boys have attained such a degree of
perfection in this interesting branch of
gymnastics that they are now able to
go through an entire performance with
scarcely a word being said; a decided
improvement being noticed since last
Wednesday. All that is now required
to complete the enterprise is a Barnum
to make the name sound familiar.
PARLEZ-VOUS FRANCAIS? OUI OU
NON?
The burning question of the hour:
When are we going over? The answer
seems to vary according to one’s frame
of mind or access to supposedly relia
ble information. Another question of
equal importance, although perhaps
overlooked, should be: “Can I speak
French?” The possibility of an attrac
tive French maid for a teacher may
offer bewitching allurements to the
susceptible, but results may be hardly
commensurate with risks. Others may
hope to have recourse to the Indian
sign language to meet their needs. It
is a true but homely' saying that “all
signs fail in dry' weather.”
For this reason it is suggested that
officers and men take advantage or
the French classes being formed by
the Y. M. C. A. In these classes the
fundamentals of the language will be
explained in order that the student
may continue by himself if he desires.
It is hoped in this way to bring a man
in touch with his environment “some
where in France,” and prepare him for
a better understanding with his French
brother-soldier immediately upon his
arrival. Have you joined a class yet?
If not, why not? See the Y. M. C. A.
Educational Secretary nearest you and
“join the procession.”
FIELD BAKERY.
Here we are! The Field Bakery,
28th Division, commanded by Captain
Frank L. Mueller and which has en
rolled 101 able men who will endeavor
to divert the minds of the soldiers of
the 28th Division from hard tack.
Still while this great uplift movement
is in progress we cannot forget our
second best accomplishment—the sew
ing circle—which was called into an
extra session Friday afternoon to as
certain whether our president, Mrs.
McAninch, should or should not be
ejected on the charge of neglect of
duty. The vote was 27 to 3 in favor
of the epection so our roster is now
only 49, but we hope to increase our
membership shortly.
Personal Mention.
There is a weekly entertainment
every Friday evening in the Recreation
Tent of the Field Bakery. Every
body Welcome. Admission free.
“Penn.” Gibbons with the Bakery
stands ready to meet any 133-pound
glove mixer in Augusta or nearby
town.
Sidney Smith, better known as “Al”
Sidney, is constantly starring in our
weekly entertainments.
This is the only company that has
a black hand. Our dangerous "Wops”
are Branca, Fermato, Two Spurios,
Zarelli, Fanelli ai d Moffo. Trump
that. Irish next week.
HOW LONGW ILL THE WAR LAST?
Direct evidence have I none.
But my aunt’s charwoman’s sister’s
son
Heard a policeman on his beat
Tell a housemaid in Downing Street,
That his daughter’s husband has a
friend
Who actually knows when the war will
end.
PITT MEN TO MEET.
There will be a gathering of all Uni
versity of Pittsburg men at the Part
ridge Inn at 8:45 this (Wednesday)
evening. Dinner will be served at
$1.25 per plate. Those wishing to at
tend should notify Lieut. Jenkins of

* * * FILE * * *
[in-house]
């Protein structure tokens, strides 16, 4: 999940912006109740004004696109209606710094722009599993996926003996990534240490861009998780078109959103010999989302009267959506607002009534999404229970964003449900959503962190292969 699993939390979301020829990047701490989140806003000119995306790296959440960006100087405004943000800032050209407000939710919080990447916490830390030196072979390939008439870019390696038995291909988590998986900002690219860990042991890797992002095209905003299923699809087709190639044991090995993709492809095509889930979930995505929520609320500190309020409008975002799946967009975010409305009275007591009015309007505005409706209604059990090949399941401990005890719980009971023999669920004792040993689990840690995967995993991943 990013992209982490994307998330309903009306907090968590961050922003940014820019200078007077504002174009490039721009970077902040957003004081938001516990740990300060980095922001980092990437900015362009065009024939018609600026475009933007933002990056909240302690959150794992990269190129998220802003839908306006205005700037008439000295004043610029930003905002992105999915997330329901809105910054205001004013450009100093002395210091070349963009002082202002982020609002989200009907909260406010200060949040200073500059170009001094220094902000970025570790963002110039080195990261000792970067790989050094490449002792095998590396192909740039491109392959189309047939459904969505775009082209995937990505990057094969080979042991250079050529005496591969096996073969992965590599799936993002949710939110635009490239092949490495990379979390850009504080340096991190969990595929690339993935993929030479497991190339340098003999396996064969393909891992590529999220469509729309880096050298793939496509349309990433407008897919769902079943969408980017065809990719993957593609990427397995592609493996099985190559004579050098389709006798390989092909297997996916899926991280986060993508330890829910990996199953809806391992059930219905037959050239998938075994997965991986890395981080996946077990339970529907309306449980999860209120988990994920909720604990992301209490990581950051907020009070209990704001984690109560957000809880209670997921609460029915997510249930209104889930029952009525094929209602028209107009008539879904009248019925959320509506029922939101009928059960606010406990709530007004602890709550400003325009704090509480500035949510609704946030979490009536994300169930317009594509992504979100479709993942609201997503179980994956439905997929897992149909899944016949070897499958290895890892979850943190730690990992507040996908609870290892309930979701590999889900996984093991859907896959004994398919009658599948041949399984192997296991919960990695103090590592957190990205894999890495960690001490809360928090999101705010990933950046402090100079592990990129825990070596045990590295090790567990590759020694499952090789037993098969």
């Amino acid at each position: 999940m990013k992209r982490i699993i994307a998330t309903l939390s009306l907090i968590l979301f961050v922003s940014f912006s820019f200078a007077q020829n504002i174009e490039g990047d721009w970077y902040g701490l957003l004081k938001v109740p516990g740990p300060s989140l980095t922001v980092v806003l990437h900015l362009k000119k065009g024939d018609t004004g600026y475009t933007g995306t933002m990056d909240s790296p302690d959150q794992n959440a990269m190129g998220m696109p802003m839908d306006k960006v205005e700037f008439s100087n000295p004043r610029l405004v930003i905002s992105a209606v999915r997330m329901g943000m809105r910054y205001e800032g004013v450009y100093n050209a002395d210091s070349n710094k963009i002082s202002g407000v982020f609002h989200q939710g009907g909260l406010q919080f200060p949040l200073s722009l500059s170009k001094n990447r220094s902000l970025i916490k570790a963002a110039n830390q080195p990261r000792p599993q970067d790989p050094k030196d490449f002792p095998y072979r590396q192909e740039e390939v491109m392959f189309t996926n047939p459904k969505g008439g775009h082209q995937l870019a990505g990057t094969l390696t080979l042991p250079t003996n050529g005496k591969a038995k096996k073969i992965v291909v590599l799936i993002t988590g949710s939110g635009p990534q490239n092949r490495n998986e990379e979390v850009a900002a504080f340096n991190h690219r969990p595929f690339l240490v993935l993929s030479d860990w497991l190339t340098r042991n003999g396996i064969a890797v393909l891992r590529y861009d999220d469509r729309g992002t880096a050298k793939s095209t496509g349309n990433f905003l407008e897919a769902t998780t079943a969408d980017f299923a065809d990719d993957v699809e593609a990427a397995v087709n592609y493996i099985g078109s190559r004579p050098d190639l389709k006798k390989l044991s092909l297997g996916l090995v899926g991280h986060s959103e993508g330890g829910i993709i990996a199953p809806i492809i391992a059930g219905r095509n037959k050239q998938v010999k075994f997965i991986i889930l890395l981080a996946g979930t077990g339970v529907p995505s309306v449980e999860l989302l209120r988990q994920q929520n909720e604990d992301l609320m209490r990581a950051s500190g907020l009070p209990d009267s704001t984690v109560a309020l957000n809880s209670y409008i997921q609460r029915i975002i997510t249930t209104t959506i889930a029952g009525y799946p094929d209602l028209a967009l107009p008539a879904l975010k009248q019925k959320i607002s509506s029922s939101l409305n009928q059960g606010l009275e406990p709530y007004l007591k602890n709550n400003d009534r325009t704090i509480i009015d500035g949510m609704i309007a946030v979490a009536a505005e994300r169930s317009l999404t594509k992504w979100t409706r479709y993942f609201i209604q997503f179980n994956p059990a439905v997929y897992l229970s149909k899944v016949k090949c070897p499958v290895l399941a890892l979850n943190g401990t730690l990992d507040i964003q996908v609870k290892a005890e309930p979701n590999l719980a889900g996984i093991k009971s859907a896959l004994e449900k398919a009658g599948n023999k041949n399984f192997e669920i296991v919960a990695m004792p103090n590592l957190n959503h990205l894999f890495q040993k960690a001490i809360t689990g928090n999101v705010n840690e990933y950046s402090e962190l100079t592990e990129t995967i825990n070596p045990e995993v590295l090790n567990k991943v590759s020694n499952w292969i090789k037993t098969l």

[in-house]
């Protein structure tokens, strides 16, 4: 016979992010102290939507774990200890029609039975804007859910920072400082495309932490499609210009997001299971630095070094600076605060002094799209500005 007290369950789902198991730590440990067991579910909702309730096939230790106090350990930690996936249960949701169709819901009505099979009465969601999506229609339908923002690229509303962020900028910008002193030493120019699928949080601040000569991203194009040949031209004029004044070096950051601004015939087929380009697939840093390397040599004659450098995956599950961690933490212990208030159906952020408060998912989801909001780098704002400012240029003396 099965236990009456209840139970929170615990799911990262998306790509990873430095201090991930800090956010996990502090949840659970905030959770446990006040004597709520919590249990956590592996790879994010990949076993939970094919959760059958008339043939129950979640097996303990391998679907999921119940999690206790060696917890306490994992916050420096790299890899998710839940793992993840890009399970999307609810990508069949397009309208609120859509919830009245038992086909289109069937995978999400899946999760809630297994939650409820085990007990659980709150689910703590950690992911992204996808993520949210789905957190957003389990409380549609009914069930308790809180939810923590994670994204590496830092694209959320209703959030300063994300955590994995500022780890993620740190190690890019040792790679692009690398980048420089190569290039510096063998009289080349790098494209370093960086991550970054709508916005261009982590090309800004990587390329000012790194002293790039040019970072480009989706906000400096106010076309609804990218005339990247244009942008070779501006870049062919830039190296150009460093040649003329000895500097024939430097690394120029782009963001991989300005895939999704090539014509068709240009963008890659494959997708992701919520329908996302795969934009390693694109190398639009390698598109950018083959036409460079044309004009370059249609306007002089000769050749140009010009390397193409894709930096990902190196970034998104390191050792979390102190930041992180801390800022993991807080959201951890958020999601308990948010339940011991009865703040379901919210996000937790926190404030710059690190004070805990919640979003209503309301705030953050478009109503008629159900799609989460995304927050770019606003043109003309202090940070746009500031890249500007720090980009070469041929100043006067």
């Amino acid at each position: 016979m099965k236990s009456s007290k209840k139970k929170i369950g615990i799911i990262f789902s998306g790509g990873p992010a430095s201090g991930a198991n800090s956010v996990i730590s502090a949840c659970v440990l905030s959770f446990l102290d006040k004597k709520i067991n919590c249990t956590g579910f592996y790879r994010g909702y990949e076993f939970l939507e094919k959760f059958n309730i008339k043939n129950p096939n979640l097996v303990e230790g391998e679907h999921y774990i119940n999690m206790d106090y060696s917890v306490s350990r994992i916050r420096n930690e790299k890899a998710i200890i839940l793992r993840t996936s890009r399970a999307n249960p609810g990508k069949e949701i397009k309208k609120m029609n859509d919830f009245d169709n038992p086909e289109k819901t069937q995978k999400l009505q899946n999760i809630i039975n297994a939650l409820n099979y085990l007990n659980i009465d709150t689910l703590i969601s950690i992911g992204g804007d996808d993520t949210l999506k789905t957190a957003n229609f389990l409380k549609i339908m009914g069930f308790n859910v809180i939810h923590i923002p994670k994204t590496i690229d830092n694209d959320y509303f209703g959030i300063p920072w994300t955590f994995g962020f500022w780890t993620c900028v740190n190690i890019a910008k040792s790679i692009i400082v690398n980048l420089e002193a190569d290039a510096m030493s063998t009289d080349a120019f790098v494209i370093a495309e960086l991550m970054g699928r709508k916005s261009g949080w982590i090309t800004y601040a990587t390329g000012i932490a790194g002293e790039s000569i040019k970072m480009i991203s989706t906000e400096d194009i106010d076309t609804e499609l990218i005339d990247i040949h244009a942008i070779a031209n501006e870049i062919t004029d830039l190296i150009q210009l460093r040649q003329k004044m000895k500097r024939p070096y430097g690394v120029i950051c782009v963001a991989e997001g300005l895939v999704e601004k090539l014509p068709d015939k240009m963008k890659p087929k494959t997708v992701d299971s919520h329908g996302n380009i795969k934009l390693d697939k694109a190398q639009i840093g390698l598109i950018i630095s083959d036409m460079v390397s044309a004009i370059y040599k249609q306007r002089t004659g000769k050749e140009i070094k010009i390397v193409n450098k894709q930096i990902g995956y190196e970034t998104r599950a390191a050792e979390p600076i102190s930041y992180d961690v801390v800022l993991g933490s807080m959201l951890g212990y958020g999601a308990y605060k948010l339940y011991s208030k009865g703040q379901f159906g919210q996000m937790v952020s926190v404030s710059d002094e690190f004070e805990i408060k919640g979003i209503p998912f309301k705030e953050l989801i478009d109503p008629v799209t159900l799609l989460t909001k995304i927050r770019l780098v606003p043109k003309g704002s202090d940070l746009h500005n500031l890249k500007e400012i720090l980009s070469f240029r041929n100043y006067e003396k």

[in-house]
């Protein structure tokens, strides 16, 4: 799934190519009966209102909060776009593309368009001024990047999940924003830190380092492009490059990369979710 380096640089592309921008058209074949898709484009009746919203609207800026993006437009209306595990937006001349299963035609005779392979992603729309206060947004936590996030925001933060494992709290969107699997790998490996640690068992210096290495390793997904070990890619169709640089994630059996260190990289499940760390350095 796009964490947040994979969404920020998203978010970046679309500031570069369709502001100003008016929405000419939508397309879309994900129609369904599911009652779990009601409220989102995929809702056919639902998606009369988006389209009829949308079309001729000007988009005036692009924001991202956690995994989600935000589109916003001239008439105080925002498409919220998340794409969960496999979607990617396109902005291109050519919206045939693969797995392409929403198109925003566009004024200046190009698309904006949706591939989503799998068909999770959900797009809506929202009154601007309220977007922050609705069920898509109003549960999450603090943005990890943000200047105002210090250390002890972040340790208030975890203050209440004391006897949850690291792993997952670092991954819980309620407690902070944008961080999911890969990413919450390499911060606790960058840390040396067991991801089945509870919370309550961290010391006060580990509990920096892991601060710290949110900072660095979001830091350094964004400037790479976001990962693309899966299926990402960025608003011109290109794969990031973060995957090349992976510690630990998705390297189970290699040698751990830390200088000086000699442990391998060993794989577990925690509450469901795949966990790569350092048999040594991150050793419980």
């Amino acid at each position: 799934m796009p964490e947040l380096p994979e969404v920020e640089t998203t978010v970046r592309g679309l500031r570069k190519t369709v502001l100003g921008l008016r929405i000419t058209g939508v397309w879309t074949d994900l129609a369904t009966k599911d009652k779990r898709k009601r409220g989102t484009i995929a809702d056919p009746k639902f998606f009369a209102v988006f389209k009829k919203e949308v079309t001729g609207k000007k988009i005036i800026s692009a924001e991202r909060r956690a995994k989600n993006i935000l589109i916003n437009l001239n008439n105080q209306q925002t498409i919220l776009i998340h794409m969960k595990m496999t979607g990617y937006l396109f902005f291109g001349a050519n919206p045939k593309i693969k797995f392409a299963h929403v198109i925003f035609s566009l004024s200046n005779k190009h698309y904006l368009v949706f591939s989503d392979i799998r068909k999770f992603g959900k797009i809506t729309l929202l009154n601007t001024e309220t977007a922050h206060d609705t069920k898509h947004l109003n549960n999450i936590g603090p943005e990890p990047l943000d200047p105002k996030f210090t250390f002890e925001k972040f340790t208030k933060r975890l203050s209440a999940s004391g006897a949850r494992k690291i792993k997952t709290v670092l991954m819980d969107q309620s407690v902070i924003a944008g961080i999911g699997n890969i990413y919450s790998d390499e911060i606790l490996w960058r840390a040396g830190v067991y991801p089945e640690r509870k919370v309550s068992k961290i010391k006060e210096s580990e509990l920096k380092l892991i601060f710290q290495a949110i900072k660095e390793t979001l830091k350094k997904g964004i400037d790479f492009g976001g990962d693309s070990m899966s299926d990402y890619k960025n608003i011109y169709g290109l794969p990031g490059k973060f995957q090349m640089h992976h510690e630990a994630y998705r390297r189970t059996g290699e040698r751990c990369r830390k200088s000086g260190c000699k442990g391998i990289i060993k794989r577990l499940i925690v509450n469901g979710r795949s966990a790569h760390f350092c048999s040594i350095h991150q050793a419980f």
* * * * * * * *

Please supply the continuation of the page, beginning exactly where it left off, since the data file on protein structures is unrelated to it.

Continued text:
the Sanitary datchment of the Tenth
Regiment.
109TH INFANTRY.
Under the careful supervision of Cap
tain C. P. Futcher, chaplain, the sea
- tures of the open-air theater have been
quite successful, especially the band
concerts, motion pictures and minstrel
Shows held during the past week.
The American Eagle presented to the
regiment by its friends in Philadel
phia has been mounetd in Colonel
Brown’s tent and is a very appropriate
decoration and mascot of the “old
First.”
The idea of the eagle was taken from
an example by a regiment of volun
teers from Pennsylvania during the
Civil War. That regiment never saw
defeat and the friends of the First
thought this regiment should have
such a mascot.
The soldiers’ leisure hour fund of
about SB,OOO, which was raised in Phil
adelphia, has provided the regiment
with baseball outfits, soccer balls,
boxing gloves, quoits and other sport
ing goods. They are being put to good
use by the men of the regiment. The
work of the Soldiers’ Leisure Hour
fund committee is very mueh appre
ciated.
Through Mr. Greenwald of the Stan
ley Corps, a trung of fifty reels of mo
toin picture films has been received,
which enables Chaplain Futcher to
conduct shows on Wednesday and Sat
urday evenings. Films have also been
obtained through the courtesy of the
Y. M. C. A.
FIRST HIKE GREAT SUCCESS.
On Saturday morning, the first prac-.
tice hike in Camp Hancock was under
taken most successfully by the 56th Brig
ade, Brigadier-General Logan, command
ing. The Sixteenth, Eighteenth and
Tenth Infantry Regiments furnished a
total of more than 6,000 men and the long
column swung out of the camp and down
to Highland avenue, Augusta, thence up
Walton Way for a considerable distance,
where a by-road was taken through the
woods and fields and the return trip
made over the Wrightsboro road to camp.
General Logan and all the officers and
men were dismounted and with two ex
ceptions every man finished in excellent
condition. This is highly commendable
when it is considered that fully 75 per
cent of the men were green. Only 25
per cent had been to the border and the
troops swung along the line of march with
the ease and steadiness of seasoned vet
erans. It proved the thoroughness of the
men’s physical training, for much of the
march was over rough and untravel X
roads.
Upon the return to camp, the brigade
was reviewed by General Logan near
division headquarters. The troops left
camp at 9:45 and made the eight miles
in good time, returning at 11:45. The
men sang popular songs along the line
of march and the officers realize the need
of thorough coaching of the men in sing
ing the late songs. It inspires them and
makes the marching easy.
General Logan was delighted with the
splendid showing made by the troops in
the diyision’s first practice march.
fTtst cavalry?
General orders, from headquarters
of the First Pennsj Ivania Cavalry, an
nounce the following promotions to
take effect October Ist:
Trjop A (Phila ) —Private William
S. Duncan, to corporal.
Troop B (Tyrone)—Corporal Harry
D. Peary, to sergeant; Private Chester
D. Moore, to corporal; Private Walter
L. Schoop, to corporal.
Troop H (Pgh.)—Private Albert J.
Fagan, to corporal.
Troop K (Lock Haven) —Private
William F. Kennely, to corporal; Pri
vate Joseph C. Hanna, to corporal;
Private Percy S. Lutz, to corporal.